21 October, 2013

Extra junk

Today was vinyasa with Kinndli McCollum on podcast.

This was my second time doing her podcast hour of Baptiste power yoga, and I think she is definitely one of the best instructors. I also am coming to realize that the Baptiste series, when done as intended, is really a fantastic and optimized sequence. There are a lot of ways to "get it wrong," when it's done too quickly, or too hot, or trying to get too creative with the sequences. But when it's kept simple, and the instructor's monologue is kept essential (while still adding the right measure of inspiration), it really works well. This class had me in a decent sweat in a 70 degree room, without really doing anything beyond the standard set of poses. Being a solid Level 1, it did not even include poses like Half Moon or Standing Splits, but still had a perfect intensity.

One of the things Kinndli talked about in the middle of the class, which I recognize is classic Baptiste, was the idea of "What extra junk are you bringing along into the pose?" She was noting that a lot of students will do a half dozen extra steps between poses, itching, scratching, adjusting, drinking, getting out of the moment. I remember that time in my practice. After two years of yoga, I have become physically quieter on the mat. But I still carry a lot of mental junk into the poses. The thoughts about the way my body feels. The thoughts about what I have to do later, or what will happen later. The thoughts about what pose is coming next. The thoughts about how long we're going to be in this pose. The thoughts about hoping that she doesn't make us do Dancer's Pose right now because I really don't feel like it today, etc. All those thoughts. And that's my junk. She noted, of course, that this is exactly what we do "off the mat" as well. I recall a manager (and friend) of mine once saying, with respect to a particular situation at work, "Why are you complaining if you're going to do it anyway?" What he meant was, he knows that I will do the task, and do a good job, so why do I need to waste time and energy complaining about having to do said task, rather than just getting down to business and doing it. That's the extra junk. Hoping, lamenting, worrying, complaining.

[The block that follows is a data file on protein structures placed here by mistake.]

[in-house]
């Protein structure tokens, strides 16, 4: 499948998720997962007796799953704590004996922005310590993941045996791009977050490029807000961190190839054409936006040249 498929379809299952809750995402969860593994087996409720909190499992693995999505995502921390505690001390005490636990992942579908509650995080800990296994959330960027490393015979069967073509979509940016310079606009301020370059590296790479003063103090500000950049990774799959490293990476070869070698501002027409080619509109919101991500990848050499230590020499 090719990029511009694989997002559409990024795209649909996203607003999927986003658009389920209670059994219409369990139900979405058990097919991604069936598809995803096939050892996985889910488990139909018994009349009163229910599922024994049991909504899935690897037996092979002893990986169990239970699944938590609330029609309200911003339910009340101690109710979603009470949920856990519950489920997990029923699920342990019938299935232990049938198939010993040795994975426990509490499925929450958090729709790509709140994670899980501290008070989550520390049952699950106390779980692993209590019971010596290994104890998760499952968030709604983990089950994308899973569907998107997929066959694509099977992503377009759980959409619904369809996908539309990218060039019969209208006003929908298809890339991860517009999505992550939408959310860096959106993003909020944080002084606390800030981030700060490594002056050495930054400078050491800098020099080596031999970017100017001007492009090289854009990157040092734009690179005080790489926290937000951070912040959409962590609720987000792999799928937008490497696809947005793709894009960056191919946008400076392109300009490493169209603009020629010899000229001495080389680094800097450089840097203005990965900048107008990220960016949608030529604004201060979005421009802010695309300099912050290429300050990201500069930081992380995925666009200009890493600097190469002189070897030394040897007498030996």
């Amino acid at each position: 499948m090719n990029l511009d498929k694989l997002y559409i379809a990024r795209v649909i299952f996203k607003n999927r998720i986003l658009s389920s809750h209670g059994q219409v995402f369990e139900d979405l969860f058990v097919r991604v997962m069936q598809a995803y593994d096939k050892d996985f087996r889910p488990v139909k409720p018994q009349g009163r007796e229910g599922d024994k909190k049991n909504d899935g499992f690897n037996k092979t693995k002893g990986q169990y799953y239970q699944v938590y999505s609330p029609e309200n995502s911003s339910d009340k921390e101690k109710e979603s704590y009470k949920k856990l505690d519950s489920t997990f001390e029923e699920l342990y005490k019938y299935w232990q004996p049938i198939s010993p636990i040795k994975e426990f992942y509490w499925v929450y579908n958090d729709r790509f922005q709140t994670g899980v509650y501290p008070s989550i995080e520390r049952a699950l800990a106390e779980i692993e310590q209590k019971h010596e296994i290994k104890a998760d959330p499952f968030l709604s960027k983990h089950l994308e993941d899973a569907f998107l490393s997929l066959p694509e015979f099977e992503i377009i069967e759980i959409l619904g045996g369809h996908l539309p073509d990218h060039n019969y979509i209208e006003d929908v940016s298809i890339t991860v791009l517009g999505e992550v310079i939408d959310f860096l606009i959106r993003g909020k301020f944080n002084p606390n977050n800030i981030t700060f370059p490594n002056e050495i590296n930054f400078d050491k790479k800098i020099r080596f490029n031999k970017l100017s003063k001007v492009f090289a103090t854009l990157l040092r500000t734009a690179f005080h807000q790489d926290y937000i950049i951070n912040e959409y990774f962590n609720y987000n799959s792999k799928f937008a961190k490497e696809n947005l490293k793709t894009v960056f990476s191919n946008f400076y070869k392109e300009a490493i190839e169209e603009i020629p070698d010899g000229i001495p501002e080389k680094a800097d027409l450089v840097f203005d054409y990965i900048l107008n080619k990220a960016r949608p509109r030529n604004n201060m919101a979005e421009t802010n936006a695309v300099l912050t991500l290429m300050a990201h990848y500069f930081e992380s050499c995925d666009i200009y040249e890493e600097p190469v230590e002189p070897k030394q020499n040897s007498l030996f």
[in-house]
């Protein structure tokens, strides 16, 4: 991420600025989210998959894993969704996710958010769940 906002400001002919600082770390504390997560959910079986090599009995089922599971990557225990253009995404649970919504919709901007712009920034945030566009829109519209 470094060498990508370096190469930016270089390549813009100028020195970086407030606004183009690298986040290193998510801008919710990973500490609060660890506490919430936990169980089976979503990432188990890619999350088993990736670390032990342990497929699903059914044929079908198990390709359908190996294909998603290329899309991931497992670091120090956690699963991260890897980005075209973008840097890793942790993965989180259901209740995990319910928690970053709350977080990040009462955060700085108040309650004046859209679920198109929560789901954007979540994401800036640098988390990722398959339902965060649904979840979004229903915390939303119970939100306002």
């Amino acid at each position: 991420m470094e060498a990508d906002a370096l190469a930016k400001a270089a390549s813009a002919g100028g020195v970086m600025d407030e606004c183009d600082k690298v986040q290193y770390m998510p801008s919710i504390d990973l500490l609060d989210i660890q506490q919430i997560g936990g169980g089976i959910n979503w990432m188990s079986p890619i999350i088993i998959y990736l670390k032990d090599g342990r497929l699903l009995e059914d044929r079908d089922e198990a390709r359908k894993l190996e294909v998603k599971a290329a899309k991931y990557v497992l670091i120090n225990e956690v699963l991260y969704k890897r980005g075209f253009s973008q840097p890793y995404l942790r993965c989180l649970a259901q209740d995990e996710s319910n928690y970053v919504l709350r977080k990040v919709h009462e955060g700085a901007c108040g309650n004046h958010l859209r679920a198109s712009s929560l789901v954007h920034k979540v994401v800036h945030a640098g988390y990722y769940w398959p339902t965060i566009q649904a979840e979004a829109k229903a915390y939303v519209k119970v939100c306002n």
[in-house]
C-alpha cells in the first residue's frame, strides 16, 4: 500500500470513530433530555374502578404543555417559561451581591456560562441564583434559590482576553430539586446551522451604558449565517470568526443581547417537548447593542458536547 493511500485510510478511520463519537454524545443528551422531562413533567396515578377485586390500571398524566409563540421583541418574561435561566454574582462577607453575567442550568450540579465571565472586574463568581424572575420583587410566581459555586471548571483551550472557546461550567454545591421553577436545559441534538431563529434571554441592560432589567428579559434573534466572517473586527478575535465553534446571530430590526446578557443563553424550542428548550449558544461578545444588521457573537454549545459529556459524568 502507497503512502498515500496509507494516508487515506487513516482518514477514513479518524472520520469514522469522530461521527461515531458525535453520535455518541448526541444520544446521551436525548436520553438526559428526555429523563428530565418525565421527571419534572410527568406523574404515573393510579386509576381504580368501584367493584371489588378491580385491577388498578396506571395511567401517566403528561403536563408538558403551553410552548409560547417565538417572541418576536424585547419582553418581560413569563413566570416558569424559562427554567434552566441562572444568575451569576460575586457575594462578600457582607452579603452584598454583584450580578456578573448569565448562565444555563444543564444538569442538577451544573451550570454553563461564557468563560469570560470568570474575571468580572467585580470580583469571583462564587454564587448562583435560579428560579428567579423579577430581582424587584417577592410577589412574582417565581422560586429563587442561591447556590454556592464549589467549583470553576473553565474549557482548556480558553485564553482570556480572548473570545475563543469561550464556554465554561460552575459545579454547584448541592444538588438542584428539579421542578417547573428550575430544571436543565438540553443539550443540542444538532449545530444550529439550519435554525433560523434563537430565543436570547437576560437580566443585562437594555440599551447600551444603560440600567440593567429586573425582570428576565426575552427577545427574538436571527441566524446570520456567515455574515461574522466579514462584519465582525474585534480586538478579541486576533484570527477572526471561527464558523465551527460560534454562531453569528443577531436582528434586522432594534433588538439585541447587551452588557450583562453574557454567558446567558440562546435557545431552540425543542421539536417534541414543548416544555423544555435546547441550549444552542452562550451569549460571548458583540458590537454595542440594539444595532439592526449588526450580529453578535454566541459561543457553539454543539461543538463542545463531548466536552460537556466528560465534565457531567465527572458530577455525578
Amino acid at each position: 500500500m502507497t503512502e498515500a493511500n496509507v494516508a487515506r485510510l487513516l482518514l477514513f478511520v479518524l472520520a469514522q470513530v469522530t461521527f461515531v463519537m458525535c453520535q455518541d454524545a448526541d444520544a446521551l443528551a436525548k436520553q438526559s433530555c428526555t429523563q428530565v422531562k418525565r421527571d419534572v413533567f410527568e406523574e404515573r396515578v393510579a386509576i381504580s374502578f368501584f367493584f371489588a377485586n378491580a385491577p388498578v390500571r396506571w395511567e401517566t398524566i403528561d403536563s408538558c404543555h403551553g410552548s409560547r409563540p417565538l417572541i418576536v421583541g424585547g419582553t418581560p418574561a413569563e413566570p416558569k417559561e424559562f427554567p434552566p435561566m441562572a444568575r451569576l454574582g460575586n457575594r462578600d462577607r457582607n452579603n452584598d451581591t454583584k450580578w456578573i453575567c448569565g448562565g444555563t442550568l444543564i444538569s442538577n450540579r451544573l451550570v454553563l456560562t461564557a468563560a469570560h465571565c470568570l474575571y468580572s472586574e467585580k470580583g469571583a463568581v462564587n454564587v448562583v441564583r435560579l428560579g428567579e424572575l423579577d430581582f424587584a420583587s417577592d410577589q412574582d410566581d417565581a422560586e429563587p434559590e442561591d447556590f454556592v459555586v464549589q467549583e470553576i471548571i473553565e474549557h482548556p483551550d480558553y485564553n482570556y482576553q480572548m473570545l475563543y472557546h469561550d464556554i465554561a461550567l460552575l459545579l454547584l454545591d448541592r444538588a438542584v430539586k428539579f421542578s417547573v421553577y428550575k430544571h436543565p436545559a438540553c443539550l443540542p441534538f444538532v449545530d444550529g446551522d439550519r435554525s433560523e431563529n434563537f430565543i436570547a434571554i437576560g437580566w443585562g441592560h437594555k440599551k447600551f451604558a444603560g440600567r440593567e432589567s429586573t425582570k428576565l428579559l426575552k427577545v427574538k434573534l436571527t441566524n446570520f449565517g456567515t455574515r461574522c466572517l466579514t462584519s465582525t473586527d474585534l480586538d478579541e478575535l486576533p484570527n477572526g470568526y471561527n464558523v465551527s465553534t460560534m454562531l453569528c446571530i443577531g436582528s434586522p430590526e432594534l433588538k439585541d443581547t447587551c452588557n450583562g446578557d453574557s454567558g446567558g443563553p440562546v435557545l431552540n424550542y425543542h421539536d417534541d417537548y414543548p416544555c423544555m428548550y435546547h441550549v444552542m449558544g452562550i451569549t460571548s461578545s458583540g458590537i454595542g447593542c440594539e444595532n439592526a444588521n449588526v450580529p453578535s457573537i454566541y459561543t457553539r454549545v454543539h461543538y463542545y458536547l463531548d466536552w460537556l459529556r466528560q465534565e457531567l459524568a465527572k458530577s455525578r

Last night, I was cleaning the refrigerator, which is something that I have probably done twice in the five years I have owned it. And, as I was cleaning it, I was reminded of The Karate Kid. Mr. Miyagi did well to teach whathisname that whatever task he was doing should command full attention, as if it is the most important task one could possibly ever do, and to do it with love, care, and pride. There are obviously many different practices or disciplines that offer this lesson - interestingly, they all seem to come from Eastern philosophy. Not sure why that is, but I imagine that it's a culturally important difference that may underlie many of our shortcomings as a culture.

Kinndli. Good stuff. Add her to your "Free Home Yoga" queue.

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